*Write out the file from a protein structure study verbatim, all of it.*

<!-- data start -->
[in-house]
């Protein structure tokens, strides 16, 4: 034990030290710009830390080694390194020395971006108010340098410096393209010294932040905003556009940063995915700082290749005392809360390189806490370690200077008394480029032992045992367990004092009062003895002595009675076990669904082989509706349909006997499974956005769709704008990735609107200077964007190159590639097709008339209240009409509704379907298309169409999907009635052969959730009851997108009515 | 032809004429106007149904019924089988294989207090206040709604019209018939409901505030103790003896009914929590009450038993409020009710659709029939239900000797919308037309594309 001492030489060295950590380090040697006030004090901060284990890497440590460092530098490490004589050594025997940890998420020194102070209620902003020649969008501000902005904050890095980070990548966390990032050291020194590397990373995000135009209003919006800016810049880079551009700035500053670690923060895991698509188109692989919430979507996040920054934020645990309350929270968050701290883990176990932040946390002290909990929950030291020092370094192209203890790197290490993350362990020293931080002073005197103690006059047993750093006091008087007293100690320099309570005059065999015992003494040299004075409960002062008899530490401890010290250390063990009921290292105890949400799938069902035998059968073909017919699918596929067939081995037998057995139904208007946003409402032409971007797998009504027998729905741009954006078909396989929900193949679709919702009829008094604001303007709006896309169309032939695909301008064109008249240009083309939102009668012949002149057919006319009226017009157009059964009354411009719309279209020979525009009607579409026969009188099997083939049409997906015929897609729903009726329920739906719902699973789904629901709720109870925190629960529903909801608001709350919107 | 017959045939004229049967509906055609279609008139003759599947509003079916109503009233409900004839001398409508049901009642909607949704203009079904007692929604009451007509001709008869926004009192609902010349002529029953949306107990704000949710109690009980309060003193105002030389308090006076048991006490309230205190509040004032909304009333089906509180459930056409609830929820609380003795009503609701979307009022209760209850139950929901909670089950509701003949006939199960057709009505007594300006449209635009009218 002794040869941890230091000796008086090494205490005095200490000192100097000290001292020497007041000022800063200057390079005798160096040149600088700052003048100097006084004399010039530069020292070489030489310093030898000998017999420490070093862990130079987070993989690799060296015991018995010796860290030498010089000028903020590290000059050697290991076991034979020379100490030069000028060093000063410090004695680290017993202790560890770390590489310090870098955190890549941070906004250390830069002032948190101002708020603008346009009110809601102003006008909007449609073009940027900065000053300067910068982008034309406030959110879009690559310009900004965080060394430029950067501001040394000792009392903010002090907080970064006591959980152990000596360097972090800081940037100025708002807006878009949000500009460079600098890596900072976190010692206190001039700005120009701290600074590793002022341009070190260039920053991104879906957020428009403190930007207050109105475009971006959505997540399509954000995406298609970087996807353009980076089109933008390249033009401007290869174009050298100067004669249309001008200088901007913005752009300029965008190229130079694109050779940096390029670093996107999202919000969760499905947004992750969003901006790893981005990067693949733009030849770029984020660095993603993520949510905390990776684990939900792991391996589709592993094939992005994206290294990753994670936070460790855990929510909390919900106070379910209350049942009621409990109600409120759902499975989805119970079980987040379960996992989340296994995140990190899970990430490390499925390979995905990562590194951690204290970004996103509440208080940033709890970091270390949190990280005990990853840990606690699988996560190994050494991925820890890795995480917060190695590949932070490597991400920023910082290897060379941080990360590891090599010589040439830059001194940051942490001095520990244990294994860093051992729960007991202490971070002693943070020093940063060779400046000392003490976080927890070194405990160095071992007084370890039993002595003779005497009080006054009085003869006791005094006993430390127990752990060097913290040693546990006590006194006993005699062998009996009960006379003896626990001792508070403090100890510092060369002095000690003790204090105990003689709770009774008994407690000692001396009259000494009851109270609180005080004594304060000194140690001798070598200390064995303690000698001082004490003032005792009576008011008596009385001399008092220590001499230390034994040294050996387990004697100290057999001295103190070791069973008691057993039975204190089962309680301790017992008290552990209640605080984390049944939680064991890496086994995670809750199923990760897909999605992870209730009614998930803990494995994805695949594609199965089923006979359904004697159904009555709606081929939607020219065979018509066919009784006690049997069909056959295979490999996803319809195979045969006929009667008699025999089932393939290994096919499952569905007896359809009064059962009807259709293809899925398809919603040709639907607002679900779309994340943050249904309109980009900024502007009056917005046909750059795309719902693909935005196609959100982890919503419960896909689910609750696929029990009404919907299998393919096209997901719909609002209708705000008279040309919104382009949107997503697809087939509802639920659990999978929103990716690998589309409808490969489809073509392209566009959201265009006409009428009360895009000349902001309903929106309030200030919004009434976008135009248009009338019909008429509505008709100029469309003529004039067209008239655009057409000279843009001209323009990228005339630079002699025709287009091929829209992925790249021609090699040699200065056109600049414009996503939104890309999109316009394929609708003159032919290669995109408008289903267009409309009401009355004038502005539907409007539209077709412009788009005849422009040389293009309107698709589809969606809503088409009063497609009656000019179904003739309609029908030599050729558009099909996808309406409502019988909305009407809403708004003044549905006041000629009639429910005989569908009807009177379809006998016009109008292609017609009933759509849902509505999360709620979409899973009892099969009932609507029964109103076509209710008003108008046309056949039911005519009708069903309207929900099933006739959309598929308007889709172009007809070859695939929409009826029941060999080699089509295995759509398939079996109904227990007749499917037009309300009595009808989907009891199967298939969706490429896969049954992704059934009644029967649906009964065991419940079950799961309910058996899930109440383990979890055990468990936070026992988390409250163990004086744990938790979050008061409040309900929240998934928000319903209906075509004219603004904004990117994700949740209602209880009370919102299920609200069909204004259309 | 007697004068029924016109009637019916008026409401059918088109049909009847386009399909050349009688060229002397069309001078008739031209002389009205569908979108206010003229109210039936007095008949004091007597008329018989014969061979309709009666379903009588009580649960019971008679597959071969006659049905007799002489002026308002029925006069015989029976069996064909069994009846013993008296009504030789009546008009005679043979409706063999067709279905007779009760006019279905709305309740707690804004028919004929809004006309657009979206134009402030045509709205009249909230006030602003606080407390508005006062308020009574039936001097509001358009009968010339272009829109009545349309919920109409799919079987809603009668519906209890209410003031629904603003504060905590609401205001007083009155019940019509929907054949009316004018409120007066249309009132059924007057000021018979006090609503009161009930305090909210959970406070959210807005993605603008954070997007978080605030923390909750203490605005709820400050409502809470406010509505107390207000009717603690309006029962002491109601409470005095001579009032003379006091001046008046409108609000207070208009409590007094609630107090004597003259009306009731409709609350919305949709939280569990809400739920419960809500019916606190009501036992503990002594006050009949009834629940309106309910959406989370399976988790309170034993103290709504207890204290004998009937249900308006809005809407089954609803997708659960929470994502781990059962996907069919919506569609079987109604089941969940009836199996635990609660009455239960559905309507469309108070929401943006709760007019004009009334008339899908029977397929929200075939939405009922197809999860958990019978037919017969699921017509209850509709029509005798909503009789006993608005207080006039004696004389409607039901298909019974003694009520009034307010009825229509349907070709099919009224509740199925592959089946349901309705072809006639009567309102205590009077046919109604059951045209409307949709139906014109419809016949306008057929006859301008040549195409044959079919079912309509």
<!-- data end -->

[in-house]
């Protein structure tokens, strides 16, 4: 034990030290710009830390080694390194020395971006108010340098410096393209010294932040905003556009940063995915700082290749005392809360390189806490370690200077008394480029032992045992367990004092009062003895002595009675076990669904082989509706349909006997499974956005769709704008990735609107200077964007190159590639097709008339209240009409509704379907298309169409999907009635052969959730009851997108009515 | 032809004429106007149904019924089988294989207090206040709604019209018939409901505030103790003896009914929590009450038993409020009710659709029939239900000797919308037309594309 001492030489060295950590380090040697006030004090901060284990890497440590460092530098490490004589050594025997940890998420020194102070209620902003020649969008501000902005904050890095980070990548966390990032050291020194590397990373995000135009209003919006800016810049880079551009700035500053670690923060895991698509188109692989919430979507996040920054934020645990309350929270968050701290883990176990932040946390002290909990929950030291020092370094192209203890790197290490993350362990020293931080002073005197103690006059047993750093006091008087007293100690320099309570005059065999015992003494040299004075409960002062008899530490401890010290250390063990009921290292105890949400799938069902035998059968073909017919699918596929067939081995037998057995139904208007946003409402032409971007797998009504027998729905741009954006078909396989929900193949679709919702009829008094604001303007709006896309169309032939695909301008064109008249240009083309939102009668012949002149057919006319009226017009157009059964009354411009719309279209020979525009009607579409026969009188099997083939049409997906015929897609729903009726329920739906719902699973789904629901709720109870925190629960529903909801608001709350919107 | 017959045939004229049967509906055609279609008139003759599947509003079916109503009233409900004839001398409508049901009642909607949704203009079904007692929604009451007509001709008869926004009192609902010349002529029953949306107990704000949710109690009980309060003193105002030389308090006076048991006490309230205190509040004032909304009333089906509180459930056409609830929820609380003795009503609701979307009022209760209850139950929901909670089950509701003949006939199960057709009505007594300006449209635009009218 002794040869941890230091000796008086090494205490005095200490000192100097000290001292020497007041000022800063200057390079005798160096040149600088700052003048100097006084004399010039530069020292070489030489310093030898000998017999420490070093862990130079987070993989690799060296015991018995010796860290030498010089000028903020590290000059050697290991076991034979020379100490030069000028060093000063410090004695680290017993202790560890770390590489310090870098955190890549941070906004250390830069002032948190101002708020603008346009009110809601102003006008909007449609073009940027900065000053300067910068982008034309406030959110879009690559310009900004965080060394430029950067501001040394000792009392903010002090907080970064006591959980152990000596360097972090800081940037100025708002807006878009949000500009460079600098890596900072976190010692206190001039700005120009701290600074590793002022341009070190260039920053991104879906957020428009403190930007207050109105475009971006959505997540399509954000995406298609970087996807353009980076089109933008390249033009401007290869174009050298100067004669249309001008200088901007913005752009300029965008190229130079694109050779940096390029670093996107999202919000969760499905947004992750969003901006790893981005990067693949733009030849770029984020660095993603993520949510905390990776684990939900792991391996589709592993094939992005994206290294990753994670936070460790855990929510909390919900106070379910209350049942009621409990109600409120759902499975989805119970079980987040379960996992989340296994995140990190899970990430490390499925390979995905990562590194951690204290970004996103509440208080940033709890970091270390949190990280005990990853840990606690699988996560190994050494991925820890890795995480917060190695590949932070490597991400920023910082290897060379941080990360590891090599010589040439830059001194940051942490001095520990244990294994860093051992729960007991202490971070002693943070020093940063060779400046000392003490976080927890070194405990160095071992007084370890039993002595003779005497009080006054009085003869006791005094006993430390127990752990060097913290040693546990006590006194006993005699062998009996009960006379003896626990001792508070403090100890510092060369002095000690003790204090105990003689709770009774008994407690000692001396009259000494009851109270609180005080004594304060000194140690001798070598200390064995303690000698001082004490003032005792009576008011008596009385001399008092220590001499230390034994040294050996387990004697100290057999001295103190070791069973008691057993039975204190089962309680301790017992008290552990209640605080984390049944939680064991890496086994995670809750199923990760897909999605992870209730009614998930803990494995994805695949594609199965089923006979359904004697159904009555709606081929939607020219065979018509066919009784006690049997069909056959295979490999996803319809195979045969006929009667008699025999089932393939290994096919499952569905007896359809009064059962009807259709293809899925398809919603040709639907607002679900779309994340943050249904309109980009900024502007009056917005046909750059795309719902693909935005196609959100982890919503419960896909689910609750696929029990009404919907299998393919096209997901719909609002209708705000008279040309919104382009949107997503697809087939509802639920659990999978929103990716690998589309409808490969489809073509392209566009959201265009006409009428009360895009000349902001309903929106309030200030919004009434976008135009248009009338019909008429509505008709100029469309003529004039067209008239655009057409000279843009001209323009990228005339630079002699025709287009091929829209992925790249021609090699040699200065056109600049414009996503939104890309999109316009394929609708003159032919290669995109408008289903267009409309009401009355004038502005539907409007539209077709412009788009005849422009040389293009309107698709589809969606809503088409009063497609009656000019179904003739309609029908030599050729558009099909996808309406409502019988909305009407809403708004003044549905006041000629009639429910005989569908009807009177379809006998016009109008292609017609009933759509849902509505999360709620979409899973009892099969009932609507029964109103076509209710008003108008046309056949039911005519009708069903309207929900099933006739959309598929308007889709172009007809070859695939929409009826029941060999080699089509295995759509398939079996109904227990007749499917037009309300009595009808989907009891199967298939969706490429896969049954992704059934009644029967649906009964065991419940079950799961309910058996899930109440383990979890055990468990936070026992988390409250163990004086744990938790979050008061409040309900929240998934928000319903209906075509004219603004904004990117994700949740209602209880009370919102299920609200069909204004259309 | 007697004068029924016109009637019916008026409401059918088109049909009847386009399909050349009688060229002397069309001078008739031209002389009205569908979108206010003229109210039936007095008949004091007597008329018989014969061979309709009666379903009588009580649960019971008679597959071969006659049905007799002489002026308002029925006069015989029976069996064909069994009846013993008296009504030789009546008009005679043979409706063999067709279905007779009760006019279905709305309740707690804004028919004929809004006309657009979206134009402030045509709205009249909230006030602003606080407390508005006062308020009574039936001097509001358009009968010339272009829109009545349309919920109409799919079987809603009668519906209890209410003031629904603003504060905590609401205001007083009155019940019509929907054949009316004018409120007066249309009132059924007057000021018979006090609503009161009930305090909210959970406070959210807005993605603008954070997007978080605030923390909750203490605005709820400050409502809470406010509505107390207000009717603690309006029962002491109601409470005095001579009032003379006091001046008046409108609000207070208009409590007094609630107090004597003259009306009731409709609350919305949709939280569990809400739920419960809500019916606190009501036992503990002594006050009949009834629940309106309910959406989370399976988790309170034993103290709504207890204290004998009937249900308006809005809407089954609803997708659960929470994502781990059962996907069919919506569609079987109604089941969940009836199996635990609660009455239960559905309507469309108070929401943006709760007019004009009334008339899908029977397929929200075939939405009922197809999860958990019978037919017969699921017509209850509709029509005798909503009789006993608005207080006039004696004389409607039901298909019974003694009520009034307010009825229509349907070709099919009224509740199925592959089946349901309705072809006639009567309102205590009077046919109604059951045209409307949709139906014109419809016949306008057929006859301008040549195409044959079919079912309509």